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Bethlehem, Pa., April 6, 2006—The Moravian College Monday Night Roundtable program will present guest speaker, Dr. James Paxton, assistant professor of history, who will discuss a fascinating new perspective about the early history of the American frontier, on Monday, April 10, at 7 p.m. in Prosser Auditorium, Haupert Union Building, Locust and Monocacy Streets. The lecture is free and open to the general public.
Paxton observes that “The American frontier, we are told, was a violent place where Europeans and Native Americans fought for control of the land. Yet there is another story of the frontier, one in which Natives and newcomers lived for long periods of time in more or less peaceful coexistence. This neglected history of the frontier is less dramatic but no less important than conflict to understanding our past. How then did people from very different cultures understand one another? Before Native Americans and Europeans began to trade, make military and political alliances, and fought over land, they told stories. They told stories about where they came from, who they were, and what they valued. On the eighteenth-century New York frontier, Mohawks and Europeans created stable multicultural communities, in part, because they were able to tell stories that incorporated each other”.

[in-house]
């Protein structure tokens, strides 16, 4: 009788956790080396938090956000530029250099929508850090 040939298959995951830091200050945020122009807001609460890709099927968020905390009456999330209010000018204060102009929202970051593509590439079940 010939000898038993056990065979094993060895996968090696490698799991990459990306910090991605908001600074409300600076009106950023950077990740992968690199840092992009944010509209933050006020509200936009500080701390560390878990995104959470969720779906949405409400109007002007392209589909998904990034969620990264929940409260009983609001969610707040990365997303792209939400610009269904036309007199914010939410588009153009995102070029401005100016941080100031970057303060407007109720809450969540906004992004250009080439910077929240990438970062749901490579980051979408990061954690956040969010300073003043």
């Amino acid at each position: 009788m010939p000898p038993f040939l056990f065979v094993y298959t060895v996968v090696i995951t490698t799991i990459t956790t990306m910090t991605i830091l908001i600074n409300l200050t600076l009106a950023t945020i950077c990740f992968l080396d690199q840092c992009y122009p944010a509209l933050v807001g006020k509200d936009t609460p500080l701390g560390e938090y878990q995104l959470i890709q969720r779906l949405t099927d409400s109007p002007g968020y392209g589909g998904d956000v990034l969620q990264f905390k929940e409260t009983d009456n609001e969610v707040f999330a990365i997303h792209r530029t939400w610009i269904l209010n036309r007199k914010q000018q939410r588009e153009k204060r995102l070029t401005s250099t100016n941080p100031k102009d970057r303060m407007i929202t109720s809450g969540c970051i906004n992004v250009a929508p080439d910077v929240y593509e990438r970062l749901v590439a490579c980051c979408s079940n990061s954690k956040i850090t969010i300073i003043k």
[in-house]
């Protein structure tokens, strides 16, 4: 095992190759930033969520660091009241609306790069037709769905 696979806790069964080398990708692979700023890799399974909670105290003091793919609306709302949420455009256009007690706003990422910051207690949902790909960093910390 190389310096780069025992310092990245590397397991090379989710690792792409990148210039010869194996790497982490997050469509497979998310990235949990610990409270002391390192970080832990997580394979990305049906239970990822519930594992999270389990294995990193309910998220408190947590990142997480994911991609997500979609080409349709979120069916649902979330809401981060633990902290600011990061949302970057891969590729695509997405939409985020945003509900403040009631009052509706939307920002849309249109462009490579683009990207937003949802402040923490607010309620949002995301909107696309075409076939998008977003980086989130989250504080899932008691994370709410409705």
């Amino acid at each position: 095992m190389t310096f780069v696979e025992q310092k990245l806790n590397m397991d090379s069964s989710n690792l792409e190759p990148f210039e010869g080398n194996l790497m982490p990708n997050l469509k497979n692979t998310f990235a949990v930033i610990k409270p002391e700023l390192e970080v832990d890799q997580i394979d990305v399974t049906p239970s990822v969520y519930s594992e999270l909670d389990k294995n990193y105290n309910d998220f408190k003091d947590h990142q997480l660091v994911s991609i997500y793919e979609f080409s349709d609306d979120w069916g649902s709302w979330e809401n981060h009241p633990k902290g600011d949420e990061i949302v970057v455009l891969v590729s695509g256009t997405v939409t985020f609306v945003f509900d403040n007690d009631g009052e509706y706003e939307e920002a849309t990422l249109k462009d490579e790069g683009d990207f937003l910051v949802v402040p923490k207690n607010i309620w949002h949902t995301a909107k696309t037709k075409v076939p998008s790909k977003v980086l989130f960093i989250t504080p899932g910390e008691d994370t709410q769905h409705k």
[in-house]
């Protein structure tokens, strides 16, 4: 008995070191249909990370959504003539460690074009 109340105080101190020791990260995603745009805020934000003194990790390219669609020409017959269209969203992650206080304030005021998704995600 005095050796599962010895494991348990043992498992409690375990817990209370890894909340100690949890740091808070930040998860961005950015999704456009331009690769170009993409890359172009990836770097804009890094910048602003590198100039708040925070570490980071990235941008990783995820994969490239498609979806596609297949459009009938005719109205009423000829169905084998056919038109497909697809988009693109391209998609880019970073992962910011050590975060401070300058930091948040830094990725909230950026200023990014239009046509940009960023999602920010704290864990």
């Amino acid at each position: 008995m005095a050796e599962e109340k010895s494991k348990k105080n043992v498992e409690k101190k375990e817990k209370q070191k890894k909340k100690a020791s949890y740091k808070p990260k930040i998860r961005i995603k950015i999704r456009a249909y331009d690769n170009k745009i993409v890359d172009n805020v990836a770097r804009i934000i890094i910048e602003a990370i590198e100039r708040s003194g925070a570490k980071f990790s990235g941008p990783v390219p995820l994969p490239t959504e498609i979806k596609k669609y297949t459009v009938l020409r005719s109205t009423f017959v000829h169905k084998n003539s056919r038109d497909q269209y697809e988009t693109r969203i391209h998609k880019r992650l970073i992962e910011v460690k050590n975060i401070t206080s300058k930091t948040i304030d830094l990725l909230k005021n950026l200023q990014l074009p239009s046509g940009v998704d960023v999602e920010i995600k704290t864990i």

Jamie Paxton teaches American history and the history of Native North America at Moravian College. He received his BA from the University of Toronto and his MA from Virginia Tech. Currently. Currently, he is completing his Ph.D. at Queen’s University, Kingston, Ontario. His dissertation explores the ways Europeans and Native Americans negotiated cultural differences to create inclusive, multicultural, frontier communities. While Jamie focuses on the Six Nations Iroquois, he also researches and has written about Loyalists, Upper Canada, and the American Civil War.
A cafeteria-style dinner ($8.25) is available at 6:15 p.m. in the United Brethren Church Room, Haupert Union Building, Moravian College. For more information, call 610-625-7880.